"I wanted to breastfeed because I knew it would mean a lower risk of things like eczema and asthma which run in our families. But the first 100+ days of breastfeeding were the hardest thing ever! Although I did a lot of reading during pregnancy and went to NHS and NCT antenatal breastfeeding classes I was completely unprepared for all the problems we had getting started. After these first few months it started to be less painful for me and I gained more confidence. 

I had a slightly traumatic birth where it wasn’t recognised I was in labour, despite being on the antenatal ward, followed by ventouse and episiotomy. My son did not latch for the first 40 hours and after he figured it out, feeds were long, frequent and painful. Initially, the pain was put down to thrush. At 5 weeks we discovered he had a tongue tie after a ‘very borderline’ referral from my health visitor. After the snip I paid for help from a lactation consultant to review the latch. I came away from this appointment with a better understanding of what’s normal - that some of the initial ‘pain’ I was feeling was the let down sensation. She said my son could just be a hungry baby who loves to comfort suck and may always want long feeds.  

I then started to get Raynaud’s phenomenon in the nipples which gave me pain in-between feeds! I used things like warm wheat packs to ease this as well as making several visits to the GP to ask for medication. With this and every other part of our journey we received conflicting advice from health professionals, which was very confusing. A chiropractic appointment gave me some clarity as they found a remnant of the tongue tie as well as a lip tie affecting how my son can flange his lips. They told me this was the cause of the painful latch and, although not treatable, they encouraged me to use more laid-back feeding positions. As my son was now 3 months, I grew more confident to feed him in the positions that worked for us, rather than what it said in the textbooks.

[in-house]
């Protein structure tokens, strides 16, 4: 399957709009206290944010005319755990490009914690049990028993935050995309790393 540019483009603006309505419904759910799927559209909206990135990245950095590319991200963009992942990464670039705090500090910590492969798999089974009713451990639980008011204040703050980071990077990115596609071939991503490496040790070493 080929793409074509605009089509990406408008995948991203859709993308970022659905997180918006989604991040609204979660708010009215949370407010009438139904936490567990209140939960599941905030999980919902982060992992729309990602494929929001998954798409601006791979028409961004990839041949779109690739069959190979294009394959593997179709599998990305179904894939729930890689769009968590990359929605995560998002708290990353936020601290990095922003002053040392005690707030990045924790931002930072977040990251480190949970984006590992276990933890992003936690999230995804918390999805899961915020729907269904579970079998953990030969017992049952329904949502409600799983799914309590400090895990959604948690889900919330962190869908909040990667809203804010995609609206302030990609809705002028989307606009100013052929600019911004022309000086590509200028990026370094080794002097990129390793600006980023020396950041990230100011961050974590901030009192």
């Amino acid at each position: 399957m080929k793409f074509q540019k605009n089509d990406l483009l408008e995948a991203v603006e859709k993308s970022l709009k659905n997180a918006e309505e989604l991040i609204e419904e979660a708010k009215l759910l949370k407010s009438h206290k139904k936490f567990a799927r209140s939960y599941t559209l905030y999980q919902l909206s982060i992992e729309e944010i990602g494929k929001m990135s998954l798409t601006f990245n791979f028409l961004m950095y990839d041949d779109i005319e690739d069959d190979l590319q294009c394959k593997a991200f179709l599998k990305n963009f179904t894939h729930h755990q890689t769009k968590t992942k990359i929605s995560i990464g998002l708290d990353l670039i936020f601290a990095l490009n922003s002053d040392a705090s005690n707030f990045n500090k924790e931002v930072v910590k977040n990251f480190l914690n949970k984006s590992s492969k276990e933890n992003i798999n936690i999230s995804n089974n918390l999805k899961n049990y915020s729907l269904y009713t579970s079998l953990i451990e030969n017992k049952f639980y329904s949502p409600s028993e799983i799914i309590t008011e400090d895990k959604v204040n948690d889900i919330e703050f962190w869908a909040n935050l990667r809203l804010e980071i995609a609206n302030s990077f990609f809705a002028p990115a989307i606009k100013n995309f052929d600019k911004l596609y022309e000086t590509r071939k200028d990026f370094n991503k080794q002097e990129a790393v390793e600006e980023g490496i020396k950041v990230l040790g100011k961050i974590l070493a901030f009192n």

I learned a lot during pregnancy but had no experience, whereas when experiencing these early problems I found it hard to apply the advice while in pain, fearing feeds and sleep deprived. It was very lonely in the beginning as I felt I couldn’t leave the house, having this baby who wanted to feed all the time, for hours at a time! It was frustrating that these are common signs of tongue tie but no professional looked for one earlier. 

As my son got older all the usual breastfeeding antics started, like coming on and off every 2 seconds and looking around to see what he’s missing out on. Accepting early on that he loves the comfort of breastfeeding has helped me be more understanding of him wanting to be latched on all night long as a young toddler! From about 8 months until almost 3 he wanted to be latched on every morning from about 3am or 4am until he woke up.   Accepting these things has also become easier since joining Facebook groups like Breastfeeding Older Babies and Beyond where I can see that it’s all normal. I still experienced some problems as he’s got older, like milk blisters and the start of mastitis (which happened the night before a work trip). But I’m so glad I persisted and have this amazing tool that can help with everything from helping him fall asleep, soothing a grazed knee, fighting illness and helping us connect. "